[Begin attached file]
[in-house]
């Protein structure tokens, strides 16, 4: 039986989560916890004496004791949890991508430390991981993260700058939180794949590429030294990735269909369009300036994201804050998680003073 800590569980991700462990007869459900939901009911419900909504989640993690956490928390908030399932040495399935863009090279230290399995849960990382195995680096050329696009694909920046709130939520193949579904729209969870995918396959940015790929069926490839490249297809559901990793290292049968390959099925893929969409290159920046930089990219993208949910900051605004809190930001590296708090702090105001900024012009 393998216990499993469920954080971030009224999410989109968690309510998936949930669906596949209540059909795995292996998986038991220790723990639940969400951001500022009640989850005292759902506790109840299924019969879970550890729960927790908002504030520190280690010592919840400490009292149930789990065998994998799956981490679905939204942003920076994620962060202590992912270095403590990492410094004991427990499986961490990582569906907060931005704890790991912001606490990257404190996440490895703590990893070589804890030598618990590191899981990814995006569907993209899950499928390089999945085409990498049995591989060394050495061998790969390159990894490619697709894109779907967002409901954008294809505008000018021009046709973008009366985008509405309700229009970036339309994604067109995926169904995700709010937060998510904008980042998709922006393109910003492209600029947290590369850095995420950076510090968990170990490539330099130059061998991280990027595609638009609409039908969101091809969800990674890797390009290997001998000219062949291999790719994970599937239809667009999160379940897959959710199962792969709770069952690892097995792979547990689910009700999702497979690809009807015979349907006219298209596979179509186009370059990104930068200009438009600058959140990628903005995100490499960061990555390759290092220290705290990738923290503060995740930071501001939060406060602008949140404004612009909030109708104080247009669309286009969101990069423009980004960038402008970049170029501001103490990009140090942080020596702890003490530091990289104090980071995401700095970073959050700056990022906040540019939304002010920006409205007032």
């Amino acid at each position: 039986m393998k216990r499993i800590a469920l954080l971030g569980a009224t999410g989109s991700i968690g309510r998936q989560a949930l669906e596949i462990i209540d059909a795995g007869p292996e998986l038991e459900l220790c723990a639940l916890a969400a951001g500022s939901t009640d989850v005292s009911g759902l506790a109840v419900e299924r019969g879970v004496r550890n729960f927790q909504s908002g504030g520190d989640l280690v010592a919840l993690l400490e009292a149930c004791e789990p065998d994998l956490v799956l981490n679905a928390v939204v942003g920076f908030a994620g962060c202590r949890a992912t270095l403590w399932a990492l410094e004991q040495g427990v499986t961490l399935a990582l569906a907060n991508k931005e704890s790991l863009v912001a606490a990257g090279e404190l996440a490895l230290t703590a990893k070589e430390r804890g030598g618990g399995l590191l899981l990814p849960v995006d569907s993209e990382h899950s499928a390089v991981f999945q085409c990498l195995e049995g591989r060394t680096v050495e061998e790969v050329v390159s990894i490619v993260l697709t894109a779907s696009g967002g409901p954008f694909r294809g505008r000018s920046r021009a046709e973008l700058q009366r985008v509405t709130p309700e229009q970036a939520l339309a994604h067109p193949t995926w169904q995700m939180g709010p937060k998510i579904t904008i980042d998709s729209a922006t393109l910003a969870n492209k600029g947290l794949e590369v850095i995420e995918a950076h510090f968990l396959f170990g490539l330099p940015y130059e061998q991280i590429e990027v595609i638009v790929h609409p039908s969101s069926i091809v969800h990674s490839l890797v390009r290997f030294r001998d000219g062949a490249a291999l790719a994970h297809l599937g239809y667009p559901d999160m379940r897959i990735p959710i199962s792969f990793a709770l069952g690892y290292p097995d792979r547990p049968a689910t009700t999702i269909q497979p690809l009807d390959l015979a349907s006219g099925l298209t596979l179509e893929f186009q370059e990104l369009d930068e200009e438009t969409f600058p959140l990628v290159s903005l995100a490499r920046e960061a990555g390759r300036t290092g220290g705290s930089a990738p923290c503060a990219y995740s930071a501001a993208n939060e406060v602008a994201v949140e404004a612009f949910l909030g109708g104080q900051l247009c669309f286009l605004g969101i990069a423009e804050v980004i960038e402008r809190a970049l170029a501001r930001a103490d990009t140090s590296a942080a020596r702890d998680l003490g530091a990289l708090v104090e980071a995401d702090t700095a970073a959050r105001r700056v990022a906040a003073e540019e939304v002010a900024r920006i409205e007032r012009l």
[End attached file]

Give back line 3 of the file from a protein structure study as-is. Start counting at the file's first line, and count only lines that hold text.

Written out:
């Amino acid at each position: 039986m393998k216990r499993i800590a469920l954080l971030g569980a009224t999410g989109s991700i968690g309510r998936q989560a949930l669906e596949i462990i209540d059909a795995g007869p292996e998986l038991e459900l220790c723990a639940l916890a969400a951001g500022s939901t009640d989850v005292s009911g759902l506790a109840v419900e299924r019969g879970v004496r550890n729960f927790q909504s908002g504030g520190d989640l280690v010592a919840l993690l400490e009292a149930c004791e789990p065998d994998l956490v799956l981490n679905a928390v939204v942003g920076f908030a994620g962060c202590r949890a992912t270095l403590w399932a990492l410094e004991q040495g427990v499986t961490l399935a990582l569906a907060n991508k931005e704890s790991l863009v912001a606490a990257g090279e404190l996440a490895l230290t703590a990893k070589e430390r804890g030598g618990g399995l590191l899981l990814p849960v995006d569907s993209e990382h899950s499928a390089v991981f999945q085409c990498l195995e049995g591989r060394t680096v050495e061998e790969v050329v390159s990894i490619v993260l697709t894109a779907s696009g967002g409901p954008f694909r294809g505008r000018s920046r021009a046709e973008l700058q009366r985008v509405t709130p309700e229009q970036a939520l339309a994604h067109p193949t995926w169904q995700m939180g709010p937060k998510i579904t904008i980042d998709s729209a922006t393109l910003a969870n492209k600029g947290l794949e590369v850095i995420e995918a950076h510090f968990l396959f170990g490539l330099p940015y130059e061998q991280i590429e990027v595609i638009v790929h609409p039908s969101s069926i091809v969800h990674s490839l890797v390009r290997f030294r001998d000219g062949a490249a291999l790719a994970h297809l599937g239809y667009p559901d999160m379940r897959i990735p959710i199962s792969f990793a709770l069952g690892y290292p097995d792979r547990p049968a689910t009700t999702i269909q497979p690809l009807d390959l015979a349907s006219g099925l298209t596979l179509e893929f186009q370059e990104l369009d930068e200009e438009t969409f600058p959140l990628v290159s903005l995100a490499r920046e960061a990555g390759r300036t290092g220290g705290s930089a990738p923290c503060a990219y995740s930071a501001a993208n939060e406060v602008a994201v949140e404004a612009f949910l909030g109708g104080q900051l247009c669309f286009l605004g969101i990069a423009e804050v980004i960038e402008r809190a970049l170029a501001r930001a103490d990009t140090s590296a942080a020596r702890d998680l003490g530091a990289l708090v104090e980071a995401d702090t700095a970073a959050r105001r700056v990022a906040a003073e540019e939304v002010a900024r920006i409205e007032r012009l």